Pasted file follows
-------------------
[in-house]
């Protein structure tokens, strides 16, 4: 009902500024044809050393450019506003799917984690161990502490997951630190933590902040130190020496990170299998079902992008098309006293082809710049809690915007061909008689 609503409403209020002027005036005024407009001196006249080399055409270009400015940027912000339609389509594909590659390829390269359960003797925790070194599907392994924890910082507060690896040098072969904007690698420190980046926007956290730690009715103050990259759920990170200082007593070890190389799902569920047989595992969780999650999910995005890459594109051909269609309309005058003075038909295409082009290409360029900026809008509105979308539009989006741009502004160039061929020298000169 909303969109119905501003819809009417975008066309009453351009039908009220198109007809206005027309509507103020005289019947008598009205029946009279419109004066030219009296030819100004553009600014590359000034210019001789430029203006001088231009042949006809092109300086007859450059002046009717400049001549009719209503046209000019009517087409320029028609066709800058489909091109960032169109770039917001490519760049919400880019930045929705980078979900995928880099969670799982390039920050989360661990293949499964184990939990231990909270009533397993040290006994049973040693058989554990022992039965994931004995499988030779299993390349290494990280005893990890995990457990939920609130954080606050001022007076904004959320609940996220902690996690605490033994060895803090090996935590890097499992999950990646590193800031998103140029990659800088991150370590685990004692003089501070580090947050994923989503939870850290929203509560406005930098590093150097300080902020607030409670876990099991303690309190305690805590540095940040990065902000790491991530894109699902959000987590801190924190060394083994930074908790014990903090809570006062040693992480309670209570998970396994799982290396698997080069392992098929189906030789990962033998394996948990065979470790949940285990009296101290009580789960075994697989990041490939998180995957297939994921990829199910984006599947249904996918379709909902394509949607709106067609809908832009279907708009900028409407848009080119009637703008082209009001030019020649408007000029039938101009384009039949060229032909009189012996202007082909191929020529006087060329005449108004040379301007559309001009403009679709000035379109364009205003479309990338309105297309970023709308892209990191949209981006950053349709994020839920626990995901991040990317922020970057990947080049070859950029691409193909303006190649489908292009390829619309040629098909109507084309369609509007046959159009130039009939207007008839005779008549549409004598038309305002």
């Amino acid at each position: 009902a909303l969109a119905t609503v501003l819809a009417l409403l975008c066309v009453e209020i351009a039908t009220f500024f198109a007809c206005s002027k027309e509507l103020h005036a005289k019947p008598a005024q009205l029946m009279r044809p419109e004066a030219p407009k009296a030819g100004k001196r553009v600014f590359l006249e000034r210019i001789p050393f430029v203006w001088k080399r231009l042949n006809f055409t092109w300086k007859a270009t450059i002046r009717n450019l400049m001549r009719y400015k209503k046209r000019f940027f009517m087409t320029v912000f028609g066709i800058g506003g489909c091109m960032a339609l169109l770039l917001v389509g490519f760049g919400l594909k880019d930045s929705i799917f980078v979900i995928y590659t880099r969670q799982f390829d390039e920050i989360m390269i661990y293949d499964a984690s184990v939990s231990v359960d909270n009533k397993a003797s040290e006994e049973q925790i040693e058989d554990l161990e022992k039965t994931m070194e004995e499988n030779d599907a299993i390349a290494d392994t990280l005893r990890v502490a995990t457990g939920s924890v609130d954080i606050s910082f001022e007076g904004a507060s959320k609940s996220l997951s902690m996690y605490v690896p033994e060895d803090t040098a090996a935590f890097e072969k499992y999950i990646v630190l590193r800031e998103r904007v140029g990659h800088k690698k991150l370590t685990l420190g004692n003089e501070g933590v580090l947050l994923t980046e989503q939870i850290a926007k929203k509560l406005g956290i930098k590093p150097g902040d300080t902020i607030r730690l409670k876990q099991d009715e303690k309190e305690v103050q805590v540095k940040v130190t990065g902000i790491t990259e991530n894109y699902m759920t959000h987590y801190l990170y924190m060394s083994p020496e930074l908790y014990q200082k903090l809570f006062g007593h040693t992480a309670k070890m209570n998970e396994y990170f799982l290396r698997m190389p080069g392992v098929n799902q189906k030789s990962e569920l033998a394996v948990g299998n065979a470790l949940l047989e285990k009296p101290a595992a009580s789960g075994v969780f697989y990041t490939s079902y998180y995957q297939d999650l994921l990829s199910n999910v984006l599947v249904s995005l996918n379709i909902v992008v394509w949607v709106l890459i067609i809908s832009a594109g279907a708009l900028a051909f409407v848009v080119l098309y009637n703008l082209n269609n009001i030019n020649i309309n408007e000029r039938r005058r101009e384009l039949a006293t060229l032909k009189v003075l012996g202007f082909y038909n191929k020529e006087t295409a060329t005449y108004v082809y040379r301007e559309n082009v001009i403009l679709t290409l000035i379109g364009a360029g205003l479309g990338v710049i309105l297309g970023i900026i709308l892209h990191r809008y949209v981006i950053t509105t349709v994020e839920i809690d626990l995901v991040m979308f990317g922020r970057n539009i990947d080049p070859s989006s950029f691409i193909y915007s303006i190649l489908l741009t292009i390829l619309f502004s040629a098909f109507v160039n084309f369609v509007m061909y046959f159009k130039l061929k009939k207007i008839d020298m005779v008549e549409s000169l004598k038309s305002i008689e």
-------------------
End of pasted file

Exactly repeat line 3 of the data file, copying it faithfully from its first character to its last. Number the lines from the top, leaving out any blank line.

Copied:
């Amino acid at each position: 009902a909303l969109a119905t609503v501003l819809a009417l409403l975008c066309v009453e209020i351009a039908t009220f500024f198109a007809c206005s002027k027309e509507l103020h005036a005289k019947p008598a005024q009205l029946m009279r044809p419109e004066a030219p407009k009296a030819g100004k001196r553009v600014f590359l006249e000034r210019i001789p050393f430029v203006w001088k080399r231009l042949n006809f055409t092109w300086k007859a270009t450059i002046r009717n450019l400049m001549r009719y400015k209503k046209r000019f940027f009517m087409t320029v912000f028609g066709i800058g506003g489909c091109m960032a339609l169109l770039l917001v389509g490519f760049g919400l594909k880019d930045s929705i799917f980078v979900i995928y590659t880099r969670q799982f390829d390039e920050i989360m390269i661990y293949d499964a984690s184990v939990s231990v359960d909270n009533k397993a003797s040290e006994e049973q925790i040693e058989d554990l161990e022992k039965t994931m070194e004995e499988n030779d599907a299993i390349a290494d392994t990280l005893r990890v502490a995990t457990g939920s924890v609130d954080i606050s910082f001022e007076g904004a507060s959320k609940s996220l997951s902690m996690y605490v690896p033994e060895d803090t040098a090996a935590f890097e072969k499992y999950i990646v630190l590193r800031e998103r904007v140029g990659h800088k690698k991150l370590t685990l420190g004692n003089e501070g933590v580090l947050l994923t980046e989503q939870i850290a926007k929203k509560l406005g956290i930098k590093p150097g902040d300080t902020i607030r730690l409670k876990q099991d009715e303690k309190e305690v103050q805590v540095k940040v130190t990065g902000i790491t990259e991530n894109y699902m759920t959000h987590y801190l990170y924190m060394s083994p020496e930074l908790y014990q200082k903090l809570f006062g007593h040693t992480a309670k070890m209570n998970e396994y990170f799982l290396r698997m190389p080069g392992v098929n799902q189906k030789s990962e569920l033998a394996v948990g299998n065979a470790l949940l047989e285990k009296p101290a595992a009580s789960g075994v969780f697989y990041t490939s079902y998180y995957q297939d999650l994921l990829s199910n999910v984006l599947v249904s995005l996918n379709i909902v992008v394509w949607v709106l890459i067609i809908s832009a594109g279907a708009l900028a051909f409407v848009v080119l098309y009637n703008l082209n269609n009001i030019n020649i309309n408007e000029r039938r005058r101009e384009l039949a006293t060229l032909k009189v003075l012996g202007f082909y038909n191929k020529e006087t295409a060329t005449y108004v082809y040379r301007e559309n082009v001009i403009l679709t290409l000035i379109g364009a360029g205003l479309g990338v710049i309105l297309g970023i900026i709308l892209h990191r809008y949209v981006i950053t509105t349709v994020e839920i809690d626990l995901v991040m979308f990317g922020r970057n539009i990947d080049p070859s989006s950029f691409i193909y915007s303006i190649l489908l741009t292009i390829l619309f502004s040629a098909f109507v160039n084309f369609v509007m061909y046959f159009k130039l061929k009939k207007i008839d020298m005779v008549e549409s000169l004598k038309s305002i008689e």